Huh? What do I mean?
Well, a very common size of net pot used in these rafts is two inch. The only thing is, where the two inches is measured on some of these pots is debatable—and whether or not they have a lip to help hold them up.
That means you really need to check not only the size of your net pot and its lip (if it has one), but also the size of your hole saw and the size of the hole it makes.
I know that’s a lot of words, but the short of it is to test all of this by doing a practice cut and fit on one hole for one cup only. Then you will know for sure.
Once you know you have the right hole-saw and net pot combination you have to figure out how many rafts you are going to make, which impacts your construction methods.
For a commercial operation, you’d probably want a good template to mark the size of the rafts out before cutting and have an easy method for removing the foam plug from the hole saw. But if you’re getting started and looking at a mini-type system, you can probably get by with a small saw or razor blade and your hole-saw (I’ve pretty much just used a screwdriver or a long screw to dig the foam plugs out).
If you’re not sure how to space out your holes, you need to visualize the plants sitting on the rafts. Are they tall? Short? Wide? Or a mix?
I don’t know of any hard and fast rules on the hole placement, but remember to keep a good border around your holes (that is don’t put a hole within two inches of the edge of your raft). I like a nice even spacing at about six inches on center, but feel free to make some holes closer and some further apart. With a small system, you can easily change this once you see what works and what you like, or don’t like.
Fair warning. The hole-sawing can either be loads of fun or drive you mad—it’s done both to me!
Ok, lets jump ahead and assume you’ve got all your cutting and drilling done. The last step here is to coat the top surface in a good paint. Not just any paint though. An ideal paint is a “brilliant white” gloss (or semi-gloss) 100% acrylic latex exterior paint with no mold or mildew protection. The bright white color helps reflect light to the plants, the exterior grade ensures a good all-weather protection while holding up to mild cleaning, and the lack of mold and mildew inhibitors make sure you don’t leach any toxic chemicals into your water.
Be sure to coat the top, sides and slightly into the holes you drilled. The other obvious reason for painting the rafts is UV protection. So make sure if you can see it, you paint it. This goes to say you don’t have to paint the bottoms. A good quality paint should only take two coats, but a cheaper paint might require more. Then let them dry for as long as you can. I mean well more than two days—trust me. I had paint peeling off rafts because I rushed this step. Just be patient; you’ll be glad you did.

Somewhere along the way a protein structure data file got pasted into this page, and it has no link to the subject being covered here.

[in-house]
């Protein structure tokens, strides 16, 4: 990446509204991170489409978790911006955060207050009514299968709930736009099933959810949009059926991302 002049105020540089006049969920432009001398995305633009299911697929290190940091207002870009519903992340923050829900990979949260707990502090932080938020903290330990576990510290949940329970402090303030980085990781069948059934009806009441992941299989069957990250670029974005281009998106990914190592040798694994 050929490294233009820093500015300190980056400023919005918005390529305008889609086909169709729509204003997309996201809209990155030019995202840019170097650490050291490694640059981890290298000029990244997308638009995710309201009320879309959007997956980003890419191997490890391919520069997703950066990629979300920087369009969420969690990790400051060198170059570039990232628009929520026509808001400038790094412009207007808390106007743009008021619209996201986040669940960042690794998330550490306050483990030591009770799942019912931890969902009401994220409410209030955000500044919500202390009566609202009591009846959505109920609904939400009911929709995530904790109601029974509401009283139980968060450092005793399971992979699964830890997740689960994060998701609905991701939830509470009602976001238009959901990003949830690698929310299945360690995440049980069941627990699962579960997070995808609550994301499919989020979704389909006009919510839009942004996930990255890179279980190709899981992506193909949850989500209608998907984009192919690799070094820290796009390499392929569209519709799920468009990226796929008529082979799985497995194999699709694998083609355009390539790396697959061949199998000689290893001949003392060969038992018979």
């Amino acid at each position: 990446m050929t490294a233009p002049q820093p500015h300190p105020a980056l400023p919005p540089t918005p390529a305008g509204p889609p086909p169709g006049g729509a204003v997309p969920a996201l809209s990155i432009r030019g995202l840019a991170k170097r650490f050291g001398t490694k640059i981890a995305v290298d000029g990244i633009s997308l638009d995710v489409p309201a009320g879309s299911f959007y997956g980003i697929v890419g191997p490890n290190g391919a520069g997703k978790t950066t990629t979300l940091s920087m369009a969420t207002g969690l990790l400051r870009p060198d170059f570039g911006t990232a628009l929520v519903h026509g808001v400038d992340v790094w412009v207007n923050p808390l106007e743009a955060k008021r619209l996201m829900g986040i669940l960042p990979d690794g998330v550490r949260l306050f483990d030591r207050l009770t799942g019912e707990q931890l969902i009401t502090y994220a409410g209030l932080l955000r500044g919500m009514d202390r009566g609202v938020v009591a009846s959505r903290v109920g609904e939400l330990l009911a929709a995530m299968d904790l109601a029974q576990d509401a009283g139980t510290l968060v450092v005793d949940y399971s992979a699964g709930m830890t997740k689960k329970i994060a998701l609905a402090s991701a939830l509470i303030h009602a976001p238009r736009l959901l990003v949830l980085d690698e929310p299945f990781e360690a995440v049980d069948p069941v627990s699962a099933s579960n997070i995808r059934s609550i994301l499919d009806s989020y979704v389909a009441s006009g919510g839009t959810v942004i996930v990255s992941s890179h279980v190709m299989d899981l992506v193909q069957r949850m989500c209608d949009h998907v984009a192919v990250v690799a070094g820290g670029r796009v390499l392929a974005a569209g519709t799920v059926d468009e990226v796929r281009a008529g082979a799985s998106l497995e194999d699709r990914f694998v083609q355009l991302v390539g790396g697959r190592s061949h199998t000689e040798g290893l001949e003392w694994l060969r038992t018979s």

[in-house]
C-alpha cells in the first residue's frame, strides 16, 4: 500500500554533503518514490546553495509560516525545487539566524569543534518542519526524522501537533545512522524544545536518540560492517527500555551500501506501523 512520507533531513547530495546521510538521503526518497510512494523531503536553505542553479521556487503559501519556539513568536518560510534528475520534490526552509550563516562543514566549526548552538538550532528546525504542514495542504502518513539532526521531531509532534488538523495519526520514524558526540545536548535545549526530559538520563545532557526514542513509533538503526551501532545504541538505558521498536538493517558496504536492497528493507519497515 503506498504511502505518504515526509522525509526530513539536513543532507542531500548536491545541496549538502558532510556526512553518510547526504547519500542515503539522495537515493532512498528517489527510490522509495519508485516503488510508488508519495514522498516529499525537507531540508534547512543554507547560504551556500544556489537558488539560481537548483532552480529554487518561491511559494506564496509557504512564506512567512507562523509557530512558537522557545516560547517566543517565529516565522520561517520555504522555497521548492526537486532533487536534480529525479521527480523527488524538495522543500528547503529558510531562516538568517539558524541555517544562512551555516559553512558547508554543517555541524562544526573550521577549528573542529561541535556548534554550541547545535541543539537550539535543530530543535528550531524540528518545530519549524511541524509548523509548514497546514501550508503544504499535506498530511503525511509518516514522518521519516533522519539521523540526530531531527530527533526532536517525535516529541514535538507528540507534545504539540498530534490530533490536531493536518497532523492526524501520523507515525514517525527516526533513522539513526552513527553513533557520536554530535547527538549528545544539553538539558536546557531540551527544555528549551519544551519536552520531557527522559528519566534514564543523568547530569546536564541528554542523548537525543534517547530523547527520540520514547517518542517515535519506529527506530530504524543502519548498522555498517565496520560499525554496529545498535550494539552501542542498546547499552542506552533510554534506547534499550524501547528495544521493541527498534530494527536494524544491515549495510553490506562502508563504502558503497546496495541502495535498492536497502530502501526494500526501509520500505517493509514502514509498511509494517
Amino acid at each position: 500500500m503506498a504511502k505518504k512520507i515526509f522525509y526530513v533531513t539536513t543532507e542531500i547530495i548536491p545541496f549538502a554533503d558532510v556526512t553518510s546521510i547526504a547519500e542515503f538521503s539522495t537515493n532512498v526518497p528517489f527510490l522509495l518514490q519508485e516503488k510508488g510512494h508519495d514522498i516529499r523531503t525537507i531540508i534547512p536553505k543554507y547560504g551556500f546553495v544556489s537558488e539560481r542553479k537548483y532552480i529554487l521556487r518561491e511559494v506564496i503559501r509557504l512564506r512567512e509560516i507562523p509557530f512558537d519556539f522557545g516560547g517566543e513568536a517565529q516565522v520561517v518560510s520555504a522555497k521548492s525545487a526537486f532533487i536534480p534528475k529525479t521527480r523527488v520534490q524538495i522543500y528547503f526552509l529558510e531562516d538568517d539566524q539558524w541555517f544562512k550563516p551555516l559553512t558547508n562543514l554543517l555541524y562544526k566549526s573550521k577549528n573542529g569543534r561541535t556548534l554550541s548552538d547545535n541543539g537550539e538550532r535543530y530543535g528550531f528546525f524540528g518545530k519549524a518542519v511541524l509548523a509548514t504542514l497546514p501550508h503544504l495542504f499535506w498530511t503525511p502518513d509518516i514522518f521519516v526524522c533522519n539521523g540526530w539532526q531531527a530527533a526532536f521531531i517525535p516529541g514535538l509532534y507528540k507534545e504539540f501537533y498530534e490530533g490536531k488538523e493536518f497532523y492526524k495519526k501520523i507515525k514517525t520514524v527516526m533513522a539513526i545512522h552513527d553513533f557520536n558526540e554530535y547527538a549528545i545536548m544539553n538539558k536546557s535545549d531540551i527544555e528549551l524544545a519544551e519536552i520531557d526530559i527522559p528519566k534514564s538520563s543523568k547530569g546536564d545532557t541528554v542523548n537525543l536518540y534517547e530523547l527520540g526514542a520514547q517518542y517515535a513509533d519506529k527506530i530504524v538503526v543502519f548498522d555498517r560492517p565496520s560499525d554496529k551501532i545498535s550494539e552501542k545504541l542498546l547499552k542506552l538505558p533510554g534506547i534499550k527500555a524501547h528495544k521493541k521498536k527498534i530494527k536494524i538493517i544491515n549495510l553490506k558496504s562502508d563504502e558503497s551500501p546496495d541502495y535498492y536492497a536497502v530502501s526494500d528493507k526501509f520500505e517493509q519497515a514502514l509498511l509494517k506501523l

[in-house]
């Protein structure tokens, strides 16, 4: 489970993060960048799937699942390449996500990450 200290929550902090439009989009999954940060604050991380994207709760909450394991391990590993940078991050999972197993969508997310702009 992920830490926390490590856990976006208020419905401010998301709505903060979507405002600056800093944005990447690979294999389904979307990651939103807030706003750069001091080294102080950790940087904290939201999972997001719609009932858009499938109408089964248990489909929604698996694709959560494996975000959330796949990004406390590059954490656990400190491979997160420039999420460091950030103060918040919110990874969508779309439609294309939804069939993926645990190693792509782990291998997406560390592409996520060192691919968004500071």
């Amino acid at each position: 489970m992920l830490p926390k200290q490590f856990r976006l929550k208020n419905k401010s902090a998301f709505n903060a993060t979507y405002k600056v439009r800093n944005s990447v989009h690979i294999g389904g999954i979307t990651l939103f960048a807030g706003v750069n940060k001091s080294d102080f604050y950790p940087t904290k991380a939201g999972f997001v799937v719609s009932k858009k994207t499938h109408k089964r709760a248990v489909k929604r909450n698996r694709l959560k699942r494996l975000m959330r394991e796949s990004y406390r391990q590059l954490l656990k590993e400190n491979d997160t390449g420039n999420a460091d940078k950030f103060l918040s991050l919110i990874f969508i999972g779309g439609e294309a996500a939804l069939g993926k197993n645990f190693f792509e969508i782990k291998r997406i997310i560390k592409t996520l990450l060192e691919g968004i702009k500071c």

Well, that’s it in a nutshell. Actually, it’s probably more than you wanted, but one more take-away here is that you don’t have to make your own rafts anymore.
If you’re not DIY oriented, no more worries!
There are several suppliers out there more than willing to provide you rafts. Search for “aquaponic grow raft”, or “deep water culture raft boards”, or some combination of the words: aquaponics, hydroponics, deep water culture, raft, and maybe the word lettuce.
But to not leave you hanging, if you take a look at the blog, I’ve put a few links to places directly for you to check out:
So take a look if you don’t feel like going through all the effort of cutting, drilling, and painting. But no matter what choice you select, I hope the mystery of aquaponic rafts has been cleared up and maybe, just maybe you’ll give them a try…
Questions! Let me have them! Do you need clarification, more information, or maybe you just have a tangent thought—send all your thoughts my way. See the website fishgrowplants.com for episode details, or just fire off an email to email@example.com and I’ll get back to you.
So, was this episode good, bad, ugly, or other? Let me know! Comment, email, smoke-signals it doesn’t matter! I love to hear from you. Your feedback is immense, and I am always grateful for it. Likewise, thank you for taking the time to listen and share your thoughts. Have a wonderful day.
This has been another episode of Fish Grow Plants—the podcast all about practicing and sharing the love of aquaponics; hosted by Logan Schoolcraft.